Facebook Twitter Gplus LinkedIn RSS
 
 
Home » Blog » Dealing with Apple App Store Rejection

Dealing with Apple App Store Rejection

Published on March 29th, 2012

As a beginning developer, I’ve only submitted a handful of Apps (9 total) to the iTunes’ store. I’ve been rejected a few times on submissions due to icons not matching or using trademarked materials (I was using a Windows icon on a button that I had to remove), but each time, I was given suggestions on how to fix and resubmit. This evening I received the following submission letter for my new zApp called iLost. This zApp was supposed to be a flashlight, compass, and map all in one.

We found that your app duplicates the content and functionality of apps currently available on the App Store.

Apps that simply duplicate content and/or functionality create clutter, diminish the overall experience for the end user, and reduce the ability of developers to market their applications. This is not in compliance with the App Store Review Guidelines.

We recognize that there is a wide range in the quality of flashlight apps and that yours may be of better quality than many others out there. Or, it may include features or characteristics that distinguish it as more than just a flashlight app – or even something other than a flashlight app. But your app prominently features flashlight functionality, which classifies it as a flashlight app. And we simply have enough flashlight apps in the App Store.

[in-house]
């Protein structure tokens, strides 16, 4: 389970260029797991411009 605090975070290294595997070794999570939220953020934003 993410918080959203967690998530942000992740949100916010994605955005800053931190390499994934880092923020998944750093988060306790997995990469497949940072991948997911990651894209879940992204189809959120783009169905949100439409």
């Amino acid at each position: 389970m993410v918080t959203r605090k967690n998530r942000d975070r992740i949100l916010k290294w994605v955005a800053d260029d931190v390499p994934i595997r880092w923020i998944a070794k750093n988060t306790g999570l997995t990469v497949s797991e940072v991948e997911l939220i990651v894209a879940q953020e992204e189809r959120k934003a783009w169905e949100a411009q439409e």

We encourage you to review your app concept and evaluate whether you can incorporate different content and features that are in compliance with the Guidelines.

Alternatively, you may wish to consider building a web app using HTML5. HTML5 is the major new version of HTML and enables audio and video to play natively in the browser without requiring proprietary plug-ins. Using HTML5, web apps look and behave like native iPhone and iPad apps, and using HTML5’s Offline Application Cache, your web apps work even when the device is offline. With web apps, you have flexibility to deliver as much or as little functionality as you desire.

If you wish to build an HTML5 web app, you can do so and distribute it directly from your web site. It is not appropriate to submit an HTML5 web app to the App Store.

The most interesting point was their suggestion to make a Web App after denying it for being a Flashlight. Do you think this reviewer realizes that HTML5 is unable to hook into the mobile phone’s light without xCode? While I understand their reason for denying my App, it is odd to think that if I remove the light, everything will be accepted as a compass and map. I’m going to resubmit this App and take the flashlight description out of the App text to see if it makes it through. Wish me luck!

About the Author: Sprawl

Stephen Russell is a Mobile App developer and all around IT geek that spends his days running data centers and his nights coding. This site is the go to place for all of zSprawl's work and the infamous development blog. In his free time, he enjoys tinkering with web code, playing video games, and otherwise plotting to take over the Internets.

 

Leave a Reply

© 2012 zSprawl's zApps

Fork me on GitHub